A review of Radiant Child: The Story of Young Artist Jean-Michel Basquiat by Javaka Steptoe

Javaka Steptoe’s Radiant Child garnered both the 2017 Randolph Caldecott Medal and the Coretta Scott King Illustrator award, a first for any children’s book in the history of the awards. Evoking Jean-Michel Basquiat’s art with his own work, Steptoe uses a similarly bright color palette and found objects including salvaged wood pieces for his canvas. Radiant Child is a wonderful exploration of a brilliant artist’s beginnings by another brilliant artist. more

Reviewed by Karen on
January 25, 2017 | 0 comments
A review of March: Book Three by John Lewis

The biggest news to come out of yesterday's ALA Youth Media Awards was the record breaking honors received by the third in Rep. John Lewis's graphic novel series about his extraordinary involvement in the civil rights movement. The first two volumes in the series have been met with wide praise and awards of their own, and in addition to a more

Reviewed by Beth M on
January 24, 2017 | 0 comments
A review of ALA Youth Media Awards The American Library Association (ALA) announced the top books, video and audio books for children and young adults, including the Caldecott, Coretta Scott King, Newbery and Printz awards at its Midwinter Meeting and Exibits in Atlanta on Monday.   A list of 2017 award winners follows: John Newbery Medal for most outstanding contribution to children’s literature - The Girl Who Drank the Moon written by Kelly more

Reviewed by Molly - Central on
January 23, 2017 | 0 comments
A review of Moon Girl and Devil Dinosaur: BFF by Brandon Montclare

The smartest person in the Marvel Universe is 9 years old.Lunella Lafayette (who goes by the nickname Moon Girl) is super brilliant and therefore super bored in her school. She prefers to spend her time inventing things and searching for the very important Omni-Wave Projector. Life takes a turn for the extra weird when a bright red dinosaur arrives (bringing along some cavemen who call themselves the Killer Folk).  This book has a lot of detail and characters packed in, but it’s not so more

Reviewed by Carissa - Alicia Ashman on
January 20, 2017 | 0 comments
A review of I'm Judging You: The Do-Better Manual by Luvvie Ajayi

Pop-culture blogger, intersectional feminist, and super funny Anjayi Luvvie wants us all to do better, and lucky for us she wrote it all down in a handy manual. With chapter titles like "When Baehood Goes Bad", "Your Facebook is My Favorite Soap Opera" and "Zamunda Is Not a Country. Neither is Africa" Luvvie shrewdly (and hilariously) lays out some no-nonsense Miss Manners business for the digital age, always being sure to offer suggestions for acting right after taking down those among us who more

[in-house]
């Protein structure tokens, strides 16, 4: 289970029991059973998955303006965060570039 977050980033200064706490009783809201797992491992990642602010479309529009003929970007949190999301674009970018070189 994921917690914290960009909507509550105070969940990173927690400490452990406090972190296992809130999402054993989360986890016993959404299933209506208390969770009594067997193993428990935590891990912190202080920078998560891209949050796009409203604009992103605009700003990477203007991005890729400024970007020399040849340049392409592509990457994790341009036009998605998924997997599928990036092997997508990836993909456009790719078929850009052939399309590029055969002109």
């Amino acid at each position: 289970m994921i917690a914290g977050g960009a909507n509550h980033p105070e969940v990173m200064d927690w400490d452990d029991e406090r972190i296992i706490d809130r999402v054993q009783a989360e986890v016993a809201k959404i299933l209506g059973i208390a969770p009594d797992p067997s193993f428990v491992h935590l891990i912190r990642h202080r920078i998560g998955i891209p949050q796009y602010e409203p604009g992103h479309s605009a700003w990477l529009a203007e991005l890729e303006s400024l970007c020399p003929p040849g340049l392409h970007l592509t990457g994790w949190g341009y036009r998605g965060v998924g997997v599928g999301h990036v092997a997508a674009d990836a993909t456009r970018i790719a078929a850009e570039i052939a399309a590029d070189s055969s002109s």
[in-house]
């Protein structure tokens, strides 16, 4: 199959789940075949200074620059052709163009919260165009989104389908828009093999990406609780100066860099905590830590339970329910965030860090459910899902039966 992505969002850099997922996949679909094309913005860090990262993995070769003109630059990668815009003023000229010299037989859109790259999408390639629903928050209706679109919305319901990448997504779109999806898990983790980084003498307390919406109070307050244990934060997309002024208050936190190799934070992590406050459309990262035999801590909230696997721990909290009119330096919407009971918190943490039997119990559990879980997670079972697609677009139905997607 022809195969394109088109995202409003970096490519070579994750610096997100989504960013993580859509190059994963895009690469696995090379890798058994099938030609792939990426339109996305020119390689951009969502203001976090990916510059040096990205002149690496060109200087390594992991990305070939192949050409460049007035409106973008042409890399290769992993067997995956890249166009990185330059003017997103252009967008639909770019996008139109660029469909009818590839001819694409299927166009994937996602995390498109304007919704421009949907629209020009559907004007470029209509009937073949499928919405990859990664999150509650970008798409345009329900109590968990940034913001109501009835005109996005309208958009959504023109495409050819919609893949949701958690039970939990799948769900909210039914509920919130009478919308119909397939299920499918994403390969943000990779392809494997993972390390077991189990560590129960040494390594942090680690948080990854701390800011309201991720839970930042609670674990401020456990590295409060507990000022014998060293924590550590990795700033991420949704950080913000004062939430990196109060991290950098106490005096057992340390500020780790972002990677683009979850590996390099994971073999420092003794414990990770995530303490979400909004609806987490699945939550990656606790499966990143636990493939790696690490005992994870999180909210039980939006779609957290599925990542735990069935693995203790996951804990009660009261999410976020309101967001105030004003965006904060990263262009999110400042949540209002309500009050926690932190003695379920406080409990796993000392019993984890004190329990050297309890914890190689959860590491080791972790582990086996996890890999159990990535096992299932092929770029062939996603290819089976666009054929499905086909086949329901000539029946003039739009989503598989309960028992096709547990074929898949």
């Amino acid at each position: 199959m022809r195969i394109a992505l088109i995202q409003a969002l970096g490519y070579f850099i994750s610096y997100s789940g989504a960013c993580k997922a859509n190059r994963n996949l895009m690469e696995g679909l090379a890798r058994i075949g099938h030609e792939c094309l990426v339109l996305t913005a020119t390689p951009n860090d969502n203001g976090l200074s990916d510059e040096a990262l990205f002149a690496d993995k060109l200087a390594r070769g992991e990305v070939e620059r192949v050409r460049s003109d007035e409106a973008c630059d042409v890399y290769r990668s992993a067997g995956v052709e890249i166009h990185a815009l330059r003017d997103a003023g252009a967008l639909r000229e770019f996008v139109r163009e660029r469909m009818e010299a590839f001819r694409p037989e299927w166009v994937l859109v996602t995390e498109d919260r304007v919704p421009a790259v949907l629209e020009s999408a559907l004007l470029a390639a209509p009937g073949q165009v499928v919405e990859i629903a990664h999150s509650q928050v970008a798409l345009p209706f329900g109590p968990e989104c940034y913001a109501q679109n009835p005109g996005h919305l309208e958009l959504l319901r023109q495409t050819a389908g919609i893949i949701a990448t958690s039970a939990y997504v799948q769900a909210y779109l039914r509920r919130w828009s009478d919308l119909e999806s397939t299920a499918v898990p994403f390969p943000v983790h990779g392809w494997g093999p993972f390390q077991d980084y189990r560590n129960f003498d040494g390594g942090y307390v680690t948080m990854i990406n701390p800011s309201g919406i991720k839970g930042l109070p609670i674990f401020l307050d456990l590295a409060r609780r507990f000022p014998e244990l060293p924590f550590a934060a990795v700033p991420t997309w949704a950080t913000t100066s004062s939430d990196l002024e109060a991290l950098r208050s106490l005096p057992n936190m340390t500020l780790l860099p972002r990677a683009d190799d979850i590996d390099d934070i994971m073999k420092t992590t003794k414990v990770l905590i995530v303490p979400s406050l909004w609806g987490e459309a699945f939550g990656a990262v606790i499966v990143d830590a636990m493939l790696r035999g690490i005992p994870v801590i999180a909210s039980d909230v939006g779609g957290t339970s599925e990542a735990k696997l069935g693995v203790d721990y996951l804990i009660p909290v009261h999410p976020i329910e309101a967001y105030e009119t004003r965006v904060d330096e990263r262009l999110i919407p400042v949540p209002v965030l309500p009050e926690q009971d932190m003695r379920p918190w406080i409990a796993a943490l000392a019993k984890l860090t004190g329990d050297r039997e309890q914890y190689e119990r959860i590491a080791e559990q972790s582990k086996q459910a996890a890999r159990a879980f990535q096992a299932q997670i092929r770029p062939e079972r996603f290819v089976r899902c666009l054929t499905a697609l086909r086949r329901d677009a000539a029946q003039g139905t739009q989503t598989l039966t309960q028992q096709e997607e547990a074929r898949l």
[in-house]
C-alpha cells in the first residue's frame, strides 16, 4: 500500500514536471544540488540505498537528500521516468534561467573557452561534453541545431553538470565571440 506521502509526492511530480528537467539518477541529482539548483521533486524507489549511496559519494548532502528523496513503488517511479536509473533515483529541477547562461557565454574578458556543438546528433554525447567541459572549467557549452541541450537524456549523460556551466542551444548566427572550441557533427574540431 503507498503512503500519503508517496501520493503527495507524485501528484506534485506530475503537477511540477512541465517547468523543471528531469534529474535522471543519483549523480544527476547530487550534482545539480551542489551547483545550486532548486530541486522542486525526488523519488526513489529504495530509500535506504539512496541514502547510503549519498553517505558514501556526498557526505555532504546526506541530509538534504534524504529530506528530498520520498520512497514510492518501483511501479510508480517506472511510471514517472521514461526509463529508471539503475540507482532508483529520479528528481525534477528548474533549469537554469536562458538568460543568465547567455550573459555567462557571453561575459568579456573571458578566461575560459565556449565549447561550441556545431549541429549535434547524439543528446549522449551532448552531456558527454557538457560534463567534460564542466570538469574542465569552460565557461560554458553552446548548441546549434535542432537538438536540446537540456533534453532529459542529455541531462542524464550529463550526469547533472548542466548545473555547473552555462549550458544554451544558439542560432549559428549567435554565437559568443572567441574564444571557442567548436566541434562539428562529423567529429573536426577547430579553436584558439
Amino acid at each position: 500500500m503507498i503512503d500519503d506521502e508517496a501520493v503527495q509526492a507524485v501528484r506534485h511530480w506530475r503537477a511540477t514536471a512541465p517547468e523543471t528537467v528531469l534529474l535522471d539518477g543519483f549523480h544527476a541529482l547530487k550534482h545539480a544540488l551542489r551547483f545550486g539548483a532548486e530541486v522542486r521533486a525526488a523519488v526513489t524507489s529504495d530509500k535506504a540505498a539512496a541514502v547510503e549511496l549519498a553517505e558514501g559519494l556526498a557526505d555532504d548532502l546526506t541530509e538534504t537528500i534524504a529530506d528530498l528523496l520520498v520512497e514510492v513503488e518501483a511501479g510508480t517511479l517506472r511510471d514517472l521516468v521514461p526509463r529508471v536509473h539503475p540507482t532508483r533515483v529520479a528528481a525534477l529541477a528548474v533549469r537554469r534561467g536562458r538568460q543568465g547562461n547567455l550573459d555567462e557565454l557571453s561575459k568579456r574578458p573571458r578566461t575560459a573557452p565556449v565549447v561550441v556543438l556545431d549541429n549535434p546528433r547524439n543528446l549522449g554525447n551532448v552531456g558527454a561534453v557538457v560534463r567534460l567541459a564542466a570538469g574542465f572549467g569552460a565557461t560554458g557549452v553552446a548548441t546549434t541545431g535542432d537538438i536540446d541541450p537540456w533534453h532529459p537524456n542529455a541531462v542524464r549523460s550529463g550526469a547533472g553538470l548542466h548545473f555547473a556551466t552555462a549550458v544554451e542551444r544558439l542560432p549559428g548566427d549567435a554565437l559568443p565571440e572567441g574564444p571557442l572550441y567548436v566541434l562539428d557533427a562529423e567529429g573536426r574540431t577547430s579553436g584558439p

Reviewed by Beth M on
January 19, 2017 | 0 comments
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New Titles Is it time to start talking 2017 titles already? January tends to be one of the slower months in publishing, but there are a few notables to look forward to in the new year. One of the most anticipated is Jane Harper’s Australian mystery The Drywhich was a hit with our more

Reviewed by Katie H. on
January 18, 2017 | 0 comments
A review of Trouble Makes a Comeback by Stephanie Tromly

This truly funny mystery is a sequel to Trouble is a Friend of Mine, and if you haven't read the first, NOTHING is more important than getting your hands on it right away and reading it cover to cover in one sitting. I'll wait. Ok, you guys, Digby is back! Still troubled, still obsessed with finding his sister's abductor, still hilarious, and still unable to leave Zoe alone, Digby rushes back into town and pulls her more

Reviewed by Beth M on
January 13, 2017 | 0 comments
A review of Scrappy Little Nobody by Anna Kendrick Anna Kendrick swears an awful lot for someone who considers herself to be the Mayor of Squaresville.  I have no problem with this, it's just an observation.  She's super talented, down-to-earth and definitely a little scrappy.  She's been nominated for an Academy Award, starred in some big films like Pitch Perfect, Into the Woods, Twilight and Up in the Air and was nominated for a Tony Award as a child actor in the Broadway musical High more

Reviewed by Molly - Central on
January 12, 2017 | 0 comments
A review of Choosers of the Slain by James Cobb

In a previous review I mentioned how I'd been seeking out books with strong, intelligent, competent, female protagonists. Well Choosers' main character hits on all of those and she has a great, action packed story to boot. Amanda Garrett's first naval command is the USS Cunningham, a newly designed destroyer with stealth capabilities**. She and her crew are enjoying a respite in Rio de Janeiro when all hell breaks out at the South Pole. Argentina has suddenly launched an attempt to more

Reviewed by Jane J on
January 6, 2017 | 0 comments
A review of Beard Science by Penny Reid

The Winston brothers, all six of them, are well-known figures around their small hometown of Green Valley, Tennessee.  Partly this is due to each brother’s luxurious beard growth, but it’s also because the Winstons each have exceptional talents that capture the attention of the local denizens. Cletus, brother number three and star of Penny Reid’s romantic comedy Beard Science, has earned the town’s wary more

Reviewed by Katie H. on
January 4, 2017 | 0 comments
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